water for washing up purposes.



      Where I deviated from the norm was in the evenings when I used the pot

      to boil up vegetables and make more batches of mulled wine. The strainer

      holes worked perfectly each time.



      cooking vegetables



      By the end of four pots of mulled wine over two evenings, the pot showed

      no signs of any staining inside the pot from the wine being warmed up on

      the gas stove.



      making mulled wine



      The last evening of my camping trip, I had the pleasure of rain again so

      the atmosphere of darkness, wind and rain made a lovely ambience to sip

      on mulled wine from the insulated mug. Yes, I added a slice of orange

      for effect.



      wine in insulated mug



      To date I have been very happy with the mug and pot.

      They both cleaned up extremely well in hot water that I heated up on the

      stove and I did not experience any sticking of food products on the

      sides or bottom of either vessel.



      There has been no change to my "Likes" and "Dislikes".



      See my Long Term Report in two months.



      [Non-text portions of this message have been removed]
    • Dark Lazarus
      Hi Ralph, Just one comment. Do what you want with it. Otherwise, report, pics and html look good. The mulled wine sounded very nice after reading about all
      Message 2 of 3 , Aug 3, 2009
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        Hi Ralph,

        Just one comment. Do what you want with it. Otherwise, report, pics
        and html look good. The mulled wine sounded very nice after reading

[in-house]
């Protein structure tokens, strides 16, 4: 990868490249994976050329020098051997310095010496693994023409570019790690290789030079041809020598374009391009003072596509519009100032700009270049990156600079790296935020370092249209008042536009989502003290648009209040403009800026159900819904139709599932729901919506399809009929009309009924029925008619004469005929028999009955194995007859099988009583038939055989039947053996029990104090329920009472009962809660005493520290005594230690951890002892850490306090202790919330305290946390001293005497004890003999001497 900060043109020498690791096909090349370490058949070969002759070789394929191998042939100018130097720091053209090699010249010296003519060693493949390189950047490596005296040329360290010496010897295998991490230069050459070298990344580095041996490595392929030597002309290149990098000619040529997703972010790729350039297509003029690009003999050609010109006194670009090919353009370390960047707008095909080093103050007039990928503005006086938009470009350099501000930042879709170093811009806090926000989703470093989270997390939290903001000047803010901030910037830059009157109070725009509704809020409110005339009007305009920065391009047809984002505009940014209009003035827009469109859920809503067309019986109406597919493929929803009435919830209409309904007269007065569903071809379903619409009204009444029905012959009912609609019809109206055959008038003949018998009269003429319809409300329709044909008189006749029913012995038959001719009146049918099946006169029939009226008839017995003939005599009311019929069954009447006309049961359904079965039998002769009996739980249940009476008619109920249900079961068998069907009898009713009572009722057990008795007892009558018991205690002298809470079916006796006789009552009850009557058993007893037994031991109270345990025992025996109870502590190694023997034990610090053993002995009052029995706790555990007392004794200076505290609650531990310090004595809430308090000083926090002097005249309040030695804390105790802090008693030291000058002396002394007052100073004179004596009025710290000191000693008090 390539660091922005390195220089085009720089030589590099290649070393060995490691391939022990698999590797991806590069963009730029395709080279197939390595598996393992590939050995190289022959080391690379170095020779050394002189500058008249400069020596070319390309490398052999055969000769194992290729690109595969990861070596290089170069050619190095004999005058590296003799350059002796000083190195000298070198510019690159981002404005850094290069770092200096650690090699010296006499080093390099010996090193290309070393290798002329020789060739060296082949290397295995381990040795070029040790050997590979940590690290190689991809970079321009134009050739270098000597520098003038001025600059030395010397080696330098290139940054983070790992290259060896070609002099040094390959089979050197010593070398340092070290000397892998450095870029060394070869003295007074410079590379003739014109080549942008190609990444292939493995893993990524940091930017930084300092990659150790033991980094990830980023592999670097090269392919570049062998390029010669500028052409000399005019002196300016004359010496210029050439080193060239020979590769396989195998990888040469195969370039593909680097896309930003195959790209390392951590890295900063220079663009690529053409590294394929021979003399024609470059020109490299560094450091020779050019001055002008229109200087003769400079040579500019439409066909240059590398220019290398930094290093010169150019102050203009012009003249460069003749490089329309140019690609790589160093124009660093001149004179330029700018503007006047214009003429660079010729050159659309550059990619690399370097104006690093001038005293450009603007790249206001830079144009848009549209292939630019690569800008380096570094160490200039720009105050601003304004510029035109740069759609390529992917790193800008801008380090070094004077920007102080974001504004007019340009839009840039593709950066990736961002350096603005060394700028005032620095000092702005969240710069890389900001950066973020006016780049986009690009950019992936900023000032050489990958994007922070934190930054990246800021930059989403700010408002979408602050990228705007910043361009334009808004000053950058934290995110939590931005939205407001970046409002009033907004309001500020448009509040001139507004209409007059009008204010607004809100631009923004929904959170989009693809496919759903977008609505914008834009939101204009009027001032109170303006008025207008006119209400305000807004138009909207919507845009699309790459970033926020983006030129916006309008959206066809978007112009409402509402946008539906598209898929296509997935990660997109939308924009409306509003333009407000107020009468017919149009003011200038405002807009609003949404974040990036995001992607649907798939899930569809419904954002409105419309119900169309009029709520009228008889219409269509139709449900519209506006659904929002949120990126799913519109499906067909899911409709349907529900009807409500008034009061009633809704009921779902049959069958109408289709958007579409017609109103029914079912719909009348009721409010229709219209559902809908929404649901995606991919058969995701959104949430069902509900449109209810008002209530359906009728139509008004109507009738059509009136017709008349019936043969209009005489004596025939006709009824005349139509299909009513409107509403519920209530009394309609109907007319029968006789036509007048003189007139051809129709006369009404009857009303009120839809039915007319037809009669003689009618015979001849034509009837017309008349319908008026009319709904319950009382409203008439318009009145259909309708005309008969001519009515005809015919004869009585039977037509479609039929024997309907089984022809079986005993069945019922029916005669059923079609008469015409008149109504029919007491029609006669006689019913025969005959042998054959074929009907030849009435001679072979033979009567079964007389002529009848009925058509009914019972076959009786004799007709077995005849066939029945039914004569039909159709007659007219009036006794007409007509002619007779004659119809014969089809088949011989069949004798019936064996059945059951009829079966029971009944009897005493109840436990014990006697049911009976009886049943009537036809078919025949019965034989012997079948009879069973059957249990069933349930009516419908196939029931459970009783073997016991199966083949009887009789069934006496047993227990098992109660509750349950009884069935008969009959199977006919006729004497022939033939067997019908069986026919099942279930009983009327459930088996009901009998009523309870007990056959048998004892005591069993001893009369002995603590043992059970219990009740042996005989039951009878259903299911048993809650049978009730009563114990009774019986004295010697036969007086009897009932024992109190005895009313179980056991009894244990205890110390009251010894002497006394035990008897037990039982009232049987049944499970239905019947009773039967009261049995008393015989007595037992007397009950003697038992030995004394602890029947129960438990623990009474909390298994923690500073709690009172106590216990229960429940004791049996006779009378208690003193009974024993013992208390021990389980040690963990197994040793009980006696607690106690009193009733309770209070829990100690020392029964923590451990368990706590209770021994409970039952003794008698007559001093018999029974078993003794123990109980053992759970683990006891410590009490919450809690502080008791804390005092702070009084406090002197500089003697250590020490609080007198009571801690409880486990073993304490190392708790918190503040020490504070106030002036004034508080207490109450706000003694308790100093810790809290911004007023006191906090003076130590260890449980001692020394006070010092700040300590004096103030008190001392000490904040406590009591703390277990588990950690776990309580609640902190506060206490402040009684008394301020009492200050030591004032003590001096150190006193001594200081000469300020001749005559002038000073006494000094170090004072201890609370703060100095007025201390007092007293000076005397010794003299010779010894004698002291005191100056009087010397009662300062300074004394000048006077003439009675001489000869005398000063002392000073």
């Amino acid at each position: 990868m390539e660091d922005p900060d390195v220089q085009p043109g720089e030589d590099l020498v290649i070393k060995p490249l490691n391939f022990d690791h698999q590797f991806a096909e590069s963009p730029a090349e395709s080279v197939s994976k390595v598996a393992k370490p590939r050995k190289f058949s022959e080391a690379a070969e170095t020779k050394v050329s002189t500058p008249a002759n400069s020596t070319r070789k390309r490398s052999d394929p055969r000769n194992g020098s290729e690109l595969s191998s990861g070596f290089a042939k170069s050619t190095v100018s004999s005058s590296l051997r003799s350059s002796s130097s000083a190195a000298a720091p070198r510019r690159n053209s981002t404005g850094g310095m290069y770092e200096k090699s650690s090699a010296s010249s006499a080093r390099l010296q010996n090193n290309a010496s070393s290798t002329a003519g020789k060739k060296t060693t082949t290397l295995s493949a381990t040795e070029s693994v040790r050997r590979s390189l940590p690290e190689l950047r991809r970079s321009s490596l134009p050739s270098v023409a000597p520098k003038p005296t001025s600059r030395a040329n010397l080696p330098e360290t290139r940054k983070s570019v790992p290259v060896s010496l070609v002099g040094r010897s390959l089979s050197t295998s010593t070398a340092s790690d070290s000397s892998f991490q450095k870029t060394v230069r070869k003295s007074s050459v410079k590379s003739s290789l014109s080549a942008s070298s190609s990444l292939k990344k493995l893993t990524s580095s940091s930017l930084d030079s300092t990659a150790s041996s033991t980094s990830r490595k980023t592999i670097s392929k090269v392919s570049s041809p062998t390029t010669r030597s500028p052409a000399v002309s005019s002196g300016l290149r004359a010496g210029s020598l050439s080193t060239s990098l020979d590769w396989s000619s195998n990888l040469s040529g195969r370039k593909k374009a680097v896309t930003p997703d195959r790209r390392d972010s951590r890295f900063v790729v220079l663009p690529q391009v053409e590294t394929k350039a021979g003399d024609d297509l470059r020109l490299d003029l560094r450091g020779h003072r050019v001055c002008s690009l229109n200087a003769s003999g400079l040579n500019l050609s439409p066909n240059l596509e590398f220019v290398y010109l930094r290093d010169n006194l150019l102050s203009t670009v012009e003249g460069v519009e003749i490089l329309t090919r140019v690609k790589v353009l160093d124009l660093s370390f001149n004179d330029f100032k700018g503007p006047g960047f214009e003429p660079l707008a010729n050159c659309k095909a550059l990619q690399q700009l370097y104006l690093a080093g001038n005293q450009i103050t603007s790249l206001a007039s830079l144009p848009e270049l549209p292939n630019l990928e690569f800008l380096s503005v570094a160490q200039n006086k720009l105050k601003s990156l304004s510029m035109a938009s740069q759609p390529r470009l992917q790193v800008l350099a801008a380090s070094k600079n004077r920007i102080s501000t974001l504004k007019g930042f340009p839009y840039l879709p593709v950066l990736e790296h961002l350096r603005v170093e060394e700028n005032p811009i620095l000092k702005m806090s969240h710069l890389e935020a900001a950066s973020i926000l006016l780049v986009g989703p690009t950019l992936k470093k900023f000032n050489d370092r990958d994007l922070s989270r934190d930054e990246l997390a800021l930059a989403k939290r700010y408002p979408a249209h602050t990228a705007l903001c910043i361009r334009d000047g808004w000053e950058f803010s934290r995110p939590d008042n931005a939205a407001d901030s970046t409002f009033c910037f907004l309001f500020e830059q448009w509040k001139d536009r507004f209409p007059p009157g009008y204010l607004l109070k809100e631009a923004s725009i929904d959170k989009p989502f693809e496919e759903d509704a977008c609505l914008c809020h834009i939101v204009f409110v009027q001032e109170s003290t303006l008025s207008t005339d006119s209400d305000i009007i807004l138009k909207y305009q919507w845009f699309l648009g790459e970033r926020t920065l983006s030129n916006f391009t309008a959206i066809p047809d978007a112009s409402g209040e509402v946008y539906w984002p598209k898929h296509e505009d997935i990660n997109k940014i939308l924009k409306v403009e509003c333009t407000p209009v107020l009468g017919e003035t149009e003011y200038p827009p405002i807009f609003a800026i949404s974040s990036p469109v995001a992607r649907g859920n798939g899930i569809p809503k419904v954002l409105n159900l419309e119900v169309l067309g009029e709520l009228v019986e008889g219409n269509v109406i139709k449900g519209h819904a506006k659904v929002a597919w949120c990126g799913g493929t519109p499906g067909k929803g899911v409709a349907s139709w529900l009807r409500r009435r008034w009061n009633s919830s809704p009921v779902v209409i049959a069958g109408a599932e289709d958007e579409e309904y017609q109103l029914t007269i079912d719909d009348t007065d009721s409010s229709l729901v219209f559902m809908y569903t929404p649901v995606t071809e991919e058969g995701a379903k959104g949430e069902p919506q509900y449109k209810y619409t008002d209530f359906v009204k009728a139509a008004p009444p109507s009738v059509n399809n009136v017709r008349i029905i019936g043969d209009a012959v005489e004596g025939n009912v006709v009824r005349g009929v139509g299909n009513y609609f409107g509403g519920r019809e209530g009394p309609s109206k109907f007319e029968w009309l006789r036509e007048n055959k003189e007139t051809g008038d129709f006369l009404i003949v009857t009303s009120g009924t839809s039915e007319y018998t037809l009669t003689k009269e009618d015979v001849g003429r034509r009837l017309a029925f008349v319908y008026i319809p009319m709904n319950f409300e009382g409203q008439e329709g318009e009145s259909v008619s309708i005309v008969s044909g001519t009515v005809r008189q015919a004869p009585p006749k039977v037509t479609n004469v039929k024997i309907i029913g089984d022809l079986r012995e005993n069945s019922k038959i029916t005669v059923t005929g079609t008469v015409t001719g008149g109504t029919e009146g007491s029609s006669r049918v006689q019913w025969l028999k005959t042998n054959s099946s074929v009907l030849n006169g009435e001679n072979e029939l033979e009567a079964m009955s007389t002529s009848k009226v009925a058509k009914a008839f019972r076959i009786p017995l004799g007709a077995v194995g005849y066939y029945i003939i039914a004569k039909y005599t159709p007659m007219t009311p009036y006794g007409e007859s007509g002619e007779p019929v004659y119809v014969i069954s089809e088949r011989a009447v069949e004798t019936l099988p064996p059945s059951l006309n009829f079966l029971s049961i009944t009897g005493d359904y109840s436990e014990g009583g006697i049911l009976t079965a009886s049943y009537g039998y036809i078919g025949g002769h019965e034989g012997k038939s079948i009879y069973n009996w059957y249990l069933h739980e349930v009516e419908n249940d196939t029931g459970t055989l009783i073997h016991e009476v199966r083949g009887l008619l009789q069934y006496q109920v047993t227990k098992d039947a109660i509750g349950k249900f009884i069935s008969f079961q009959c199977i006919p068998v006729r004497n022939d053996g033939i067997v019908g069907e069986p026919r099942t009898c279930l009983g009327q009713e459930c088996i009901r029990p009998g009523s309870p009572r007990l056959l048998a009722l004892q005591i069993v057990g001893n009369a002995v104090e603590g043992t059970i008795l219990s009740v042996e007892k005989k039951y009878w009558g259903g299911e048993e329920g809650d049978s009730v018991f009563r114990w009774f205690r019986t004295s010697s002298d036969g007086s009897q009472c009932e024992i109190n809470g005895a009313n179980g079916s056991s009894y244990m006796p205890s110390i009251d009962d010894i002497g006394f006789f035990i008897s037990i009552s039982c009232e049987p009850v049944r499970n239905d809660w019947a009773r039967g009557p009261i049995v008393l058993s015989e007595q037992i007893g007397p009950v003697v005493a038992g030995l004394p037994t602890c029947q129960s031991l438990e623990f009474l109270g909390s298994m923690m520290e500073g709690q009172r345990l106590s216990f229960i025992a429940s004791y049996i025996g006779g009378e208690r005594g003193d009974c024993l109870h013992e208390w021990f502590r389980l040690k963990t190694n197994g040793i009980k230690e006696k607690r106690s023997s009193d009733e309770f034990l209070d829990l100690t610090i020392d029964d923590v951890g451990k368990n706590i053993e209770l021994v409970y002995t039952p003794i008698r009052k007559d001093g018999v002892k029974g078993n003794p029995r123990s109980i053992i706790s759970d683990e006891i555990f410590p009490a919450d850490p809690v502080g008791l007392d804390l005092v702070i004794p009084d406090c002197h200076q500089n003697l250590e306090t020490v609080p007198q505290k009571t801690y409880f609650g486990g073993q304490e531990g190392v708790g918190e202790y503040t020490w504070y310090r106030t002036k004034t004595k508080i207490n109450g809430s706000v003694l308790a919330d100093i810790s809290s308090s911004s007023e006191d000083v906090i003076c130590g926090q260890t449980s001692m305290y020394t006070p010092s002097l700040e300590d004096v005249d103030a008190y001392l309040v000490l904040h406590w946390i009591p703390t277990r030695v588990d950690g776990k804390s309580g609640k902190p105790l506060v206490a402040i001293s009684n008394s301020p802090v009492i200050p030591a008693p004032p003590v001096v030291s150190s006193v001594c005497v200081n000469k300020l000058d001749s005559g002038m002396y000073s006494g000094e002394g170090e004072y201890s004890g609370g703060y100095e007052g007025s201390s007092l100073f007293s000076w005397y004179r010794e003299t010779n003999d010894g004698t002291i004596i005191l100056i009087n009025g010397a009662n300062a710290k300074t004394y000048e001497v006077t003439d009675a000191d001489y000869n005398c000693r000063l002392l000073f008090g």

about all the rain. At least you didn't let the rain stop you.

        kathryn

        --
        My next outing was back to my old stamping ground of Prickly Bark. It
        is located at S 31° 42.800' E 115° 56.981 on the Coastal Plain Walk
        Trail and sits at an elevation of 83 m (272 ft) as measured by my
        Garmin Geko 301 GPS.
        Comment: I get the feeling you are extremely detail oriented, the
        coordinates are nice, but I don't think people need to know what gps
        you used to test your pot. Your call but it sounds a little like a
        sales pitch.
      • Ralph Ditton
        Hello Kathryn, All done. It was a god old cut and paste on the GPS at that location from another report. Yes I can see your angle re sales pitch. I have
        Message 3 of 3 , Aug 3, 2009
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          Hello Kathryn,

          All done.

          It was a god old cut and paste on the GPS at that location from another
          report.

          Yes I can see your angle re sales pitch. I have deleted the brand of GPS. I
          was not plugging the brand but it now looks like it. Thanks for pointing
          that out.



          Uploaded and test folder copy deleted.



          Thanks.

          Ralph



          From: backpackgeartesters@yahoogroups.com
          [mailto:backpackgeartesters@yahoogroups.com] On Behalf Of Dark Lazarus
          Sent: Monday, 3 August 2009 11:58 PM
          To: backpackgeartesters@yahoogroups.com
          Subject: Re: [backpackgeartesters] FR- MSR Quick 1- Ralph Ditton





          Hi Ralph,

          Just one comment. Do what you want with it. Otherwise, report, pics
          and html look good. The mulled wine sounded very nice after reading
          about all the rain. At least you didn't let the rain stop you.

          kathryn

          --
          My next outing was back to my old stamping ground of Prickly Bark. It
          is located at S 31° 42.800' E 115° 56.981 on the Coastal Plain Walk
          Trail and sits at an elevation of 83 m (272 ft) as measured by my
          Garmin Geko 301 GPS.
          Comment: I get the feeling you are extremely detail oriented, the
          coordinates are nice, but I don't think people need to know what gps
          you used to test your pot. Your call but it sounds a little like a
          sales pitch.





          [Non-text portions of this message have been removed]